In preparation for land-based sensor deployments during the 2022 Hurricane season, scientists from the U.S. Geological Survey (USGS) conducted field tests at the U.S. Army Corps of Engineers (USACE) Field Research Facility (FRF) in Duck, North Carolina in late March 2022. This included:
The USACE FRF research pier was an ideal structure to test the deployment of a cross-shore transect of structure-mounted sensors to measure water levels and waves, as it extends well offshore beyond the typical surf zone extent, and it parallels a cross-shore transect of bottom-mounted oceanographic sensors that can be used for data validation.
At the end of the pier, a contactless, narrow beam Geolux water level radar sensor was deployed to measure the water level surface and estimate wave parameters; this sensor will be used to collect novel storm measurements offshore of the beach.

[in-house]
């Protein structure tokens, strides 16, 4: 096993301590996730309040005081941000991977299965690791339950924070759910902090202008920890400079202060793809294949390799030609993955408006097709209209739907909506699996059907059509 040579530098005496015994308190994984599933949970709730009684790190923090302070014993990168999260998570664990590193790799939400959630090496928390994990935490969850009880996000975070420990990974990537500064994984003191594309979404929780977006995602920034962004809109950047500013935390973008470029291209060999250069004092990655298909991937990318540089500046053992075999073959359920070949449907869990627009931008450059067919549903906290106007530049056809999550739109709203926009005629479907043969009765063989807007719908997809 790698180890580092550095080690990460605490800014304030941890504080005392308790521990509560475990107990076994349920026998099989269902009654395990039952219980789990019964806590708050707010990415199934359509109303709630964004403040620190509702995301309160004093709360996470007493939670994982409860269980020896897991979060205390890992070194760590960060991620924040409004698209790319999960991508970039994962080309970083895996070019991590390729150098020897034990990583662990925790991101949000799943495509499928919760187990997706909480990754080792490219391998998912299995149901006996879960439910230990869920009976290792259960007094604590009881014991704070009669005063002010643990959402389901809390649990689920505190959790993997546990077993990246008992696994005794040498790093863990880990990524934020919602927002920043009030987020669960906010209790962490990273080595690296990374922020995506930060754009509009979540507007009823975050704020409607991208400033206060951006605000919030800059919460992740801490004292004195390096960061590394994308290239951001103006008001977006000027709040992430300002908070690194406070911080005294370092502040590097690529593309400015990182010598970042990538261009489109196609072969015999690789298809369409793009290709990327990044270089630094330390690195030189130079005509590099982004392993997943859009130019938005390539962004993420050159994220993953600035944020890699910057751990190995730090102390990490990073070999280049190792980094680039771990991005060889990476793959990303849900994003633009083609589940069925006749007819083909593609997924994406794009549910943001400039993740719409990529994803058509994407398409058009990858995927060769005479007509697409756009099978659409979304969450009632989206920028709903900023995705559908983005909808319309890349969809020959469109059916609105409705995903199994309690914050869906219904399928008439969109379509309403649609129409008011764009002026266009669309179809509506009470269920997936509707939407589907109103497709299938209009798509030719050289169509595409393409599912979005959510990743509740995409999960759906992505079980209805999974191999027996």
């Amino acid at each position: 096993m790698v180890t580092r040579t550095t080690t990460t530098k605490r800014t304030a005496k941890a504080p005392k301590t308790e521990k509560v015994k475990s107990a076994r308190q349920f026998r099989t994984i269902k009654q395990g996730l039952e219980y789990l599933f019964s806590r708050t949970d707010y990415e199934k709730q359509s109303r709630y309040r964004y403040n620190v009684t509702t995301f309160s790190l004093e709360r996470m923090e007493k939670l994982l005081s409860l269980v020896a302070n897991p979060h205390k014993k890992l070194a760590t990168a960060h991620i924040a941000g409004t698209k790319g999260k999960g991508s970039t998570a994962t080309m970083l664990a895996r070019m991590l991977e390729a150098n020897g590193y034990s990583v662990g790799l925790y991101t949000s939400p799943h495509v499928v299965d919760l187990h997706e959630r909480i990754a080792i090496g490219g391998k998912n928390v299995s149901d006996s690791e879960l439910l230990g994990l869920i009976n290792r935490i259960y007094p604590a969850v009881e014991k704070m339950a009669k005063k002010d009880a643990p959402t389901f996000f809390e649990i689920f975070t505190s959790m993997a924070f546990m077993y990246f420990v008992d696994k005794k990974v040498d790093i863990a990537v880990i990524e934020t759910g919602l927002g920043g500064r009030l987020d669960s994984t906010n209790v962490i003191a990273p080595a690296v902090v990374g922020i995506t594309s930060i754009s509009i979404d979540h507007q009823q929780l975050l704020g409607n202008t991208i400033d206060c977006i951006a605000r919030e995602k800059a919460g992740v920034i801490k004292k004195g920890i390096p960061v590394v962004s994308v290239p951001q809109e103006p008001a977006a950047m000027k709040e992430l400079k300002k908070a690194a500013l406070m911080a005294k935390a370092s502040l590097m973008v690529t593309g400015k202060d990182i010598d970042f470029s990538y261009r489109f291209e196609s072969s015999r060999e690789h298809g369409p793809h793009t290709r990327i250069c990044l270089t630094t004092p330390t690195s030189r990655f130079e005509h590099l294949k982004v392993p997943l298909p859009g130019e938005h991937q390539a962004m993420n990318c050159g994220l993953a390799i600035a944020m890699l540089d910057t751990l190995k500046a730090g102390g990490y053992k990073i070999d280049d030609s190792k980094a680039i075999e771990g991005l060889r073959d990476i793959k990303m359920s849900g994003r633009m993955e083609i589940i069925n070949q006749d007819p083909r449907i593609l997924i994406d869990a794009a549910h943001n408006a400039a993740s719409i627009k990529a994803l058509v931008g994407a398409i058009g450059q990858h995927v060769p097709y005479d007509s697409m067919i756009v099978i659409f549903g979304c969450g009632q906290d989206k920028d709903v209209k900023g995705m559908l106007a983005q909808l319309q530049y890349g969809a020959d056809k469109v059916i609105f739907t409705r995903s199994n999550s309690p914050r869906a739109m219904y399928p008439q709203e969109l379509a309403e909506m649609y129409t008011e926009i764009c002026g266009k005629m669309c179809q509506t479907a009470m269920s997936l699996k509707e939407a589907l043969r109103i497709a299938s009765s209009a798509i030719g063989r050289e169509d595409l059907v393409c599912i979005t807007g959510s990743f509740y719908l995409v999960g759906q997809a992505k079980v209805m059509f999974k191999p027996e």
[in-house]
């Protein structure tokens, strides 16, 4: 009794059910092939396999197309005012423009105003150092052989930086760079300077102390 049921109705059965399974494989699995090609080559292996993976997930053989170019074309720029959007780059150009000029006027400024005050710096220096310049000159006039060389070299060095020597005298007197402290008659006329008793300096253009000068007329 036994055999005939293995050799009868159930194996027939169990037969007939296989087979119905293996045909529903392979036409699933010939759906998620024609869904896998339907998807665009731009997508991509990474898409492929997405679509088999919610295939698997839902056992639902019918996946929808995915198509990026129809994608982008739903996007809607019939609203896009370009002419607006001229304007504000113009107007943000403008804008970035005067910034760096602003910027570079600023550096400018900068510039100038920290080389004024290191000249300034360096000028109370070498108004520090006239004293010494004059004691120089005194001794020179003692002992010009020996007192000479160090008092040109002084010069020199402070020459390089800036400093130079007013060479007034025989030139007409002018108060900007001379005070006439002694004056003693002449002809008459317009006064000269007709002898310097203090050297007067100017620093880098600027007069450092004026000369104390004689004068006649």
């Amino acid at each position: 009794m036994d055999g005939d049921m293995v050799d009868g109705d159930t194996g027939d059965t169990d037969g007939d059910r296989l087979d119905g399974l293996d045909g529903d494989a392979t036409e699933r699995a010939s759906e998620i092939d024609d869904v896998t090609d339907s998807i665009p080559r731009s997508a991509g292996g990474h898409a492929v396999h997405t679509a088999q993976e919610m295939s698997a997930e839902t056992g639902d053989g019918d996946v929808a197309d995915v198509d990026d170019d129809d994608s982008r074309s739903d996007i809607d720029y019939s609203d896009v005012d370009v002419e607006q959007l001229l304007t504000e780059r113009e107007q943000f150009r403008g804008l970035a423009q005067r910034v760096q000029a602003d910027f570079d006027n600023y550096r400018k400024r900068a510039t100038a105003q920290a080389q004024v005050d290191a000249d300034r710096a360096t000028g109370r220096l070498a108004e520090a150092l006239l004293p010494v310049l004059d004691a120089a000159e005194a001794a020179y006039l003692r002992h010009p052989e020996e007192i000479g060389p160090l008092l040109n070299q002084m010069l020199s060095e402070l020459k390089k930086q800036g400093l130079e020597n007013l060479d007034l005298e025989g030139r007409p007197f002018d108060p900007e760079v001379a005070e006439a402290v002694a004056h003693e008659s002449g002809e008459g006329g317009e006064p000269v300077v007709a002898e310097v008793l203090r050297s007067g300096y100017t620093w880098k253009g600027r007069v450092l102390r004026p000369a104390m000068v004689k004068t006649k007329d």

At the shoreline, a compact, in-situ RBR solo D|wave16 depth logger was deployed near the sand bed within a protective housing to measure water levels; different hardware brackets were tested on various pier piling types/sizes to secure the sensor housings to withstand storm forces.
These field tests provided a good opportunity to prepare for rapid deployments of cross-shore water level and wave sensor transects at any pier infrastructure along the U.S. Atlantic and Gulf of Mexico coastlines ahead of extreme storms. The field team would like to thank Pat Dickhudt and others at the USACE FRF for their assistance.
In the Coastal Sediments 2023 meeting in New Orleans, Ellen Quataert of the Deltares team shared modelling and observational results of the effect of dune and backbay vegetation on barrier island breaching processes in Florida and North Carolina.
The Deltares team on modelling hurricane impacts presented their results on the impacts of Hurricane Ian at the Coastal Sediments Conference, held 12-14 April in New Orleans, LA.
The University of Miami group prepared a status report on new achievements in the improvement of radargrammetry products.